In Lynch v. Collins, No. 20 C 02477, 2022 U.S. Dist. LEXIS 106700, at *5-7 (N.D. Ill. June 15, 2022), Judge Durkin held that the Graves Amendment does not immunize employer/employee relationships, but you’ve actually got to have facts to support the claim.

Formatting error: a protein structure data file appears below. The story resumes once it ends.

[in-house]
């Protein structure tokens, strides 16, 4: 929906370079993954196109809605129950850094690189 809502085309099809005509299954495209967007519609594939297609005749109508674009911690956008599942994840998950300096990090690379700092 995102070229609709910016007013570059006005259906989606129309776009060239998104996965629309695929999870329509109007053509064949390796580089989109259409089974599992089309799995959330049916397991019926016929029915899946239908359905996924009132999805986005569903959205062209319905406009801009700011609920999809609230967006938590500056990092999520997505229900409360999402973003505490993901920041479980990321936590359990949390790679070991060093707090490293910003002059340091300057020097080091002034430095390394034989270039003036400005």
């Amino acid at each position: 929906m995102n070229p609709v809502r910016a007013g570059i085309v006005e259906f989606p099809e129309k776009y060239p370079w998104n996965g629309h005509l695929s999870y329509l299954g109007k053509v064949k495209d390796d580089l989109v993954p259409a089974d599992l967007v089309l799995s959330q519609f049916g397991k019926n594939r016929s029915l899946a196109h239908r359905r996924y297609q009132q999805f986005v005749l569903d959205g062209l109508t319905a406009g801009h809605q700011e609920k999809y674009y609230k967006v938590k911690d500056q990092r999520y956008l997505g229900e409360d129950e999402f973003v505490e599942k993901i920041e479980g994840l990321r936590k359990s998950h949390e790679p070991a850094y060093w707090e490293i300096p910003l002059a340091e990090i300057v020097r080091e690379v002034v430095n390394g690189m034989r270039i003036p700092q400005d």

Plaintiffs argue their vicarious liability claims for negligence and loss of consortium are also outside the Graves Amendment because they do not seek to impose liability on 19th Capital solely, in the terms of the Amendment, “by reason of being the owner of the vehicle.” Instead, they premise liability on an employer-employee relationship. The court in Johnke endorsed this view of the interplay between vicarious liability claims and the Graves Amendment, and this Court agrees. A claim premised on an employment or agency relationship between a driver and vehicle owner does not seek to impose liability on the latter merely because it is the owner of the vehicle. Johnke, 2016 U.S. Dist. LEXIS 14057, 2016 WL 454333, at *8. Therefore, the Graves Amendment does not apply to these claims either. The common thread in all of Plaintiffs’ claims against 19th Capital is the existence of an employer-employee relationship. Because it has converted the motion into one for summary judgment, the Court must determine whether the evidence, taken in the light most favorable to Plaintiffs, would permit a reasonable factfinder to conclude that 19th Capital was Collins’s employer at the time of the crash. The Court finds no evidence in the record to support this conclusion. Plaintiffs have cited to no evidence gathered in discovery that supports their claims, instead referencing their “allegations” of an employment relationship between 19th Capital and Collins while citing to the motion to dismiss standard in which a court accepts as true any facts alleged in the complaint. See R. 79, at 2-3. As noted, Plaintiffs had months to conduct discovery on this issue, and knew the basis for 19th Capital’s motion well before even the December 2021 status conference. They cannot now turn back to the plaintiff-friendly pleading standard because no helpful evidence seems to have emerged. Because Plaintiffs had notice and a fair opportunity to present additional material they deemed pertinent, the summary judgment standard applies here. Dovenmuehle v. Gilldorn Mortg. Midwest Corp., 871 F.2d 697, 699 n.1 (7th Cir. 1989). Under that standard, the Court is not required to credit a plaintiff’s bare accusations, and the plaintiff must come forward with “specific facts showing that there is a genuine issue for trial.” Johnson v. Advocate Health and Hosps. Corp., 892 F.3d 887, 894, 896 (7th Cir. 2018). The evidence in the record shows that prior to the date of the accident, 19th Capital leased the subject trailer to TTML Enterprises, a commercial entity and a defendant in this case, which in turn leased it to Old South Freight Service, another defendant. Further, on the day of the accident, Collins was operating the truck under the motor carrier authority of Old South. Clipper’s affidavit states unequivocally that Collins was not and has never been an employee of 19th Capital, and Plaintiffs did not challenge that statement during her deposition—indeed, Collins was barely even mentioned. As such, nothing in the record disputes 19th Capital’s assertions that it was not Collins’s employer and that its only connection to the crash and other parties in this case is as lessor of the trailer.